The founding year of the startup
Then, decide whether it’s important when the startup was founded. Do you want to find a company at its conception stage or do you want to see a track record of the way they operate and do business?
The founding date is a useful tool to help you narrow down your search. For example, if you are interested in investing in technology and are willing to invest a significant amount, you should focus on early-stage startups. On the other hand, if you prefer to invest in later-stage startups, you can use the founding date to help you find companies that are further along in their development and likely have a market-ready solution that can be implemented quickly.
Does it have funding?
Funding means the startup is already trusted by someone (angel investors, VCs, or accelerators). That offers validation that the startup is promising because, in order to raise funds, it had to prove the value of its idea.
Is the location of the potential startup partner important to you?
Do you want to collaborate with a local startup, maybe because you want to work with them and meet in person? Maybe you’re searching for a startup that exists in a specific geo-location that you’re interested in entering. Or maybe legal terms are better in some locations compared to others? Keep geographical location in mind and include this factor in your search criteria.
How big is the team?
Startups can be a one-man band or a thousand-strong army of Gen Zs. Is that an important consideration for you? Do you want to work with their team, alongside it, or absorb it? This will be a relevant factor when considering which startup to work with.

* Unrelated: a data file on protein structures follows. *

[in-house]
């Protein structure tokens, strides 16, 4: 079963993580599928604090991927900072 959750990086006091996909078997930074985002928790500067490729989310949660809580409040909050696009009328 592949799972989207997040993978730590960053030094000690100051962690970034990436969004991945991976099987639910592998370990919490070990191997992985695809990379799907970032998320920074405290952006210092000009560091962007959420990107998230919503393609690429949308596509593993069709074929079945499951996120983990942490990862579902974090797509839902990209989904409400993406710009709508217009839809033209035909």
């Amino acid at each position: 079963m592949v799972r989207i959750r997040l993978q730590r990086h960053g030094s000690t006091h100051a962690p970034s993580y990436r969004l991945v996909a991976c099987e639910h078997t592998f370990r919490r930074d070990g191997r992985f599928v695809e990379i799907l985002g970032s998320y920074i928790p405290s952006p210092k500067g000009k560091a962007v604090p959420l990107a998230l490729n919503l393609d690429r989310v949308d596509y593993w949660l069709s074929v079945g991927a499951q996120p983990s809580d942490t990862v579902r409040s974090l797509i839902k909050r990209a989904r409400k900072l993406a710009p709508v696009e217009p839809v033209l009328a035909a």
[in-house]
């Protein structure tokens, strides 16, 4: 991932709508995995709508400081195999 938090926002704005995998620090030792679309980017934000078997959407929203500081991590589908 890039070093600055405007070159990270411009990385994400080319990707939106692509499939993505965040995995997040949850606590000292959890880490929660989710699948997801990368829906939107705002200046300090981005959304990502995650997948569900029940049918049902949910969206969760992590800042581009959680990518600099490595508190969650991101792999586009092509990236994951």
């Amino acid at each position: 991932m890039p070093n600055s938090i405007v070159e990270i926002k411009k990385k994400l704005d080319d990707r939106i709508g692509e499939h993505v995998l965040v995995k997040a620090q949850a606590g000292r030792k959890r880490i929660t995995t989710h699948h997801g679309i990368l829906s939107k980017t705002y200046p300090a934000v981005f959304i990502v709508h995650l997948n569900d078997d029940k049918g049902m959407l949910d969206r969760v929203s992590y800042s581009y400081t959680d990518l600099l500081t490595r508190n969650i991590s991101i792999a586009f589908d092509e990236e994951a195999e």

How to find startups with HYPE Partnering
Once you’ve written a detailed brief, you can start your search. You could look through multiple databases such as CB Insight, or PitchBook, and copy and paste them into an excel sheet.
Alternatively, dedicated software such as HYPE Partnering covers all the most popular databases, enabling you to search for startups in one place without having to search multiple sources. You can simply save everything in one unified platform that also enables you to do the evaluation and relationship management steps in one place.
Using this type of platform means that your colleagues can see with complete transparency what’s happening. It becomes an efficient and time-saving process as it avoids the need to provide separate updates or check-ins with your colleagues.
Once you’ve identified what you’re looking for, using scouting software means that you don’t need to perform the startup search twice or more in order to keep up to date with new startups. In HYPE’s platform, for example, our scouting experts curate the process so that our “Startup Radar” informs you as soon as new startups match your search criteria.
Using scouting boards for shortlisting, evaluating, and collaborating
A scouting board is a place to create a long list of potential startup partners to meet the objective you specified at the beginning of your search. While creating a short list, you can present the board to other stakeholders.
The scouting board provides you with the tools to search, explore, sort, group, and compare your potential startup partners to enable you to find the right candidates.
The purpose of scouting is to search based on a specific topic, find relevant organizations, add these organizations to a long list, evaluate that list to come up with a short list, and then create a use case or a project.
How to search
Include your specific search criteria for scouting for the right startups in the “search interest” field and complete the search interest questionnaire to provide as much relevant information as possible. The search terms you define at this stage can be used as keywords for your search on the platform.